In a recent case, the 11th Circuit Court of Appeals has refused to extend protected status to an investigator who wanted her company to go further than it was willing to after it discovered sexual harassment.
Recent case: Janet Brush worked in loss prevention for Sears. One of her job duties was to investigate employee harassment and discrimination complaints and recommend action.
A Sears employee called Brush to report that she was being sexually harassed by her supervisor. Brush forwarded the complaint to higher-ups, and the supervisor was immediately suspended.then told Brush and another Sears employee to interview the employee to get the details.
Brush believed the employee wasn’t being completely honest during the interview and decided to speak with her privately, a violation of Sears’ investigative rules. During that meeting, the employee told Brush that her supervisor had raped her on several occasions, but that she didn’t want to go to the police or tell her husband.
Brush passed the information to Sears management, which then fired the supervisor. Brush urged Sears to report the matter to the police, but it refused to. Then Sears fired Brush.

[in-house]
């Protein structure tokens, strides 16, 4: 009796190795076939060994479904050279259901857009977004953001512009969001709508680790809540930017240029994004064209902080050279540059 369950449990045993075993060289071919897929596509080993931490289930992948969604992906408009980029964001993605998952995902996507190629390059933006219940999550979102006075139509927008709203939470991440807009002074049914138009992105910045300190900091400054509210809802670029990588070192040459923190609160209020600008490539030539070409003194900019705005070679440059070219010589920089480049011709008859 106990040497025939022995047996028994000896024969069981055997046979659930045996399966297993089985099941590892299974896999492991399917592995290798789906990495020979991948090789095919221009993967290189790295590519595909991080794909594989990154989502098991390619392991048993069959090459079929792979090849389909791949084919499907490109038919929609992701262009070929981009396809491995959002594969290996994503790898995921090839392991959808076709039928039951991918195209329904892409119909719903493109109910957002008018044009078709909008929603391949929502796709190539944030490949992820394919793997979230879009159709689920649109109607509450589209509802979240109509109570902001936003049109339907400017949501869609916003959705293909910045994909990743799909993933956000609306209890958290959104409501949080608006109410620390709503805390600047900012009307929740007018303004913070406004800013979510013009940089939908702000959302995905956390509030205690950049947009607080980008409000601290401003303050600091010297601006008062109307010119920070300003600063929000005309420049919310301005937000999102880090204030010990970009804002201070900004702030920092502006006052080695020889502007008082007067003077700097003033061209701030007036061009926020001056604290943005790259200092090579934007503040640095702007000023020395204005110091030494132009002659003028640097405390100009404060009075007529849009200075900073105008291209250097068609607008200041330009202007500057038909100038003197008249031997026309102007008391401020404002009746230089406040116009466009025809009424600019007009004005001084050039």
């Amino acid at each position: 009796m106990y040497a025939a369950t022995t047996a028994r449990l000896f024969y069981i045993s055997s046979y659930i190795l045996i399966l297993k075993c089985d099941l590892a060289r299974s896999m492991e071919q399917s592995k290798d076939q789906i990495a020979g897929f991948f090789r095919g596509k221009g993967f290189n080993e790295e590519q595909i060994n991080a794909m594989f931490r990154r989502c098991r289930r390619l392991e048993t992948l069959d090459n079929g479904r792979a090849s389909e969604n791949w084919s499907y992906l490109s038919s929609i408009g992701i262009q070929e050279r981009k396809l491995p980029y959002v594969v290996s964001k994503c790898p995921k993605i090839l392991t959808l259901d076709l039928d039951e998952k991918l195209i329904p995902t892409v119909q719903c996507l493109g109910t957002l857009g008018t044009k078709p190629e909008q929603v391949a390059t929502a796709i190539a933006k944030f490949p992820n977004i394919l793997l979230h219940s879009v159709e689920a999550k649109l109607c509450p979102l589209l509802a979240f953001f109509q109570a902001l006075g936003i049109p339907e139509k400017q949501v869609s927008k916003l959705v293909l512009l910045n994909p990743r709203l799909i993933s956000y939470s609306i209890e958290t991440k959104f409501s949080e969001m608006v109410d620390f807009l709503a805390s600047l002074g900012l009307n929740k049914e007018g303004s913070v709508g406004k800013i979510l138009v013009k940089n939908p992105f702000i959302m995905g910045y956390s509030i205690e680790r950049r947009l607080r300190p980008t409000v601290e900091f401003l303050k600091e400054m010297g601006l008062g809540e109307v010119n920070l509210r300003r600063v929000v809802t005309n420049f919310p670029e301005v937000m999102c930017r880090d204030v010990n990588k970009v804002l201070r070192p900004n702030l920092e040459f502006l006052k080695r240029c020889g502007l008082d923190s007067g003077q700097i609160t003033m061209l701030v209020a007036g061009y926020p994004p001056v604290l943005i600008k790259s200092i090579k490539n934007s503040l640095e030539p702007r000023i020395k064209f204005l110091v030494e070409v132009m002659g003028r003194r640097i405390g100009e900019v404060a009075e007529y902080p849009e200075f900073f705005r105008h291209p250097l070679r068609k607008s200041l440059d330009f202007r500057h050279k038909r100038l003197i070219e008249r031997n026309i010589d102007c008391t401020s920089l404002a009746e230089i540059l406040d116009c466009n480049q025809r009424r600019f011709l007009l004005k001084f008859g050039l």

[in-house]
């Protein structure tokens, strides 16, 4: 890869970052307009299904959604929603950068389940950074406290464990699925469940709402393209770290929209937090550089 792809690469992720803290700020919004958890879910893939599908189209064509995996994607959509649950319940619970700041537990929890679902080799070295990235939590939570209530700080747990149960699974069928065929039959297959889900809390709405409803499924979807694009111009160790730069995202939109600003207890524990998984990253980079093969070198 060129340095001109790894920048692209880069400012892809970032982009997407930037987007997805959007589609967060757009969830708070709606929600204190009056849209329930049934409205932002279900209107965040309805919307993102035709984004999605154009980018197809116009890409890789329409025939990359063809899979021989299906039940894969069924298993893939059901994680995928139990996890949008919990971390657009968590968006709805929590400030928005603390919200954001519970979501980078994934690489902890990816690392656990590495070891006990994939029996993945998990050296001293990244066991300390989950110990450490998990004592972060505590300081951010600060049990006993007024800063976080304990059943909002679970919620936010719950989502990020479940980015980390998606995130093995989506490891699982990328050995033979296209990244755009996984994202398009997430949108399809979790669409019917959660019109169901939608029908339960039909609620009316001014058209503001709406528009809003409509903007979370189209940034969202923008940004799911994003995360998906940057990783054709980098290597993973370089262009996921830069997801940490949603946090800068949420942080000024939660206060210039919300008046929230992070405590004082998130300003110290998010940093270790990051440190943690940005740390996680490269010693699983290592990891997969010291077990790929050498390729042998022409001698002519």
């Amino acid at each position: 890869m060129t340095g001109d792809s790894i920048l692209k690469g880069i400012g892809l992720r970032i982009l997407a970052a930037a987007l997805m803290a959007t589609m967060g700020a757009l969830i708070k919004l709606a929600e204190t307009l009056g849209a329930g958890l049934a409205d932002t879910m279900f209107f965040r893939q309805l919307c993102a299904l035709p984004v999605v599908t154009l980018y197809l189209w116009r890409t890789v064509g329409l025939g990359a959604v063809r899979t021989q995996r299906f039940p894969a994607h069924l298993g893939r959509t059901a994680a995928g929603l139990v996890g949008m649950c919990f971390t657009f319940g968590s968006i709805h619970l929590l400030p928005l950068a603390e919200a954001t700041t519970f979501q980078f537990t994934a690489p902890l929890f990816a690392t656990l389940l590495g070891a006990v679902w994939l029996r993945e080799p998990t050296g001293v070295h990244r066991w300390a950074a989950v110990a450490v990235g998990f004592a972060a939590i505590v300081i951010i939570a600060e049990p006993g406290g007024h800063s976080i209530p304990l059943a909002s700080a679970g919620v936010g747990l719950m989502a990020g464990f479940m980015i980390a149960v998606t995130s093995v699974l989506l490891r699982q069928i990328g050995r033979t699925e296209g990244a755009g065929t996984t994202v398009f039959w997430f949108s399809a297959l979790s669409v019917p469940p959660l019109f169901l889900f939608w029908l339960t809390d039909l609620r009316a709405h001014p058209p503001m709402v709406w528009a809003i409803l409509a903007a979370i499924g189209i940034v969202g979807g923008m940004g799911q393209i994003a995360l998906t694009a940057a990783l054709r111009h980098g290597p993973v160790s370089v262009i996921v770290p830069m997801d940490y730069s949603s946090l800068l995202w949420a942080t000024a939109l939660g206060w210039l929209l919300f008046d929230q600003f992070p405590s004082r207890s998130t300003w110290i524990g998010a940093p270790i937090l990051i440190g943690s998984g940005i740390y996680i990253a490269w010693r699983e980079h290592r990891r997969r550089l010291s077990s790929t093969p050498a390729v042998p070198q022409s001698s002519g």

She filed a lawsuit alleging retaliation for engaging in protected activity. She argued that because she was standing up for a rape victim, she could not be punished.
The court disagreed. Sears had done what it was required to do: It conducted an investigation and took action designed to stop the alleged harassment and prevent it from happening again. The court concluded that because Sears was not required by either Title VII or any other law to report the alleged rape, Brush wasn’t engaging in protected activity when she pushed for calling the police. (Brush v. Sears, No. 11-10657, 11th Cir., 2012)
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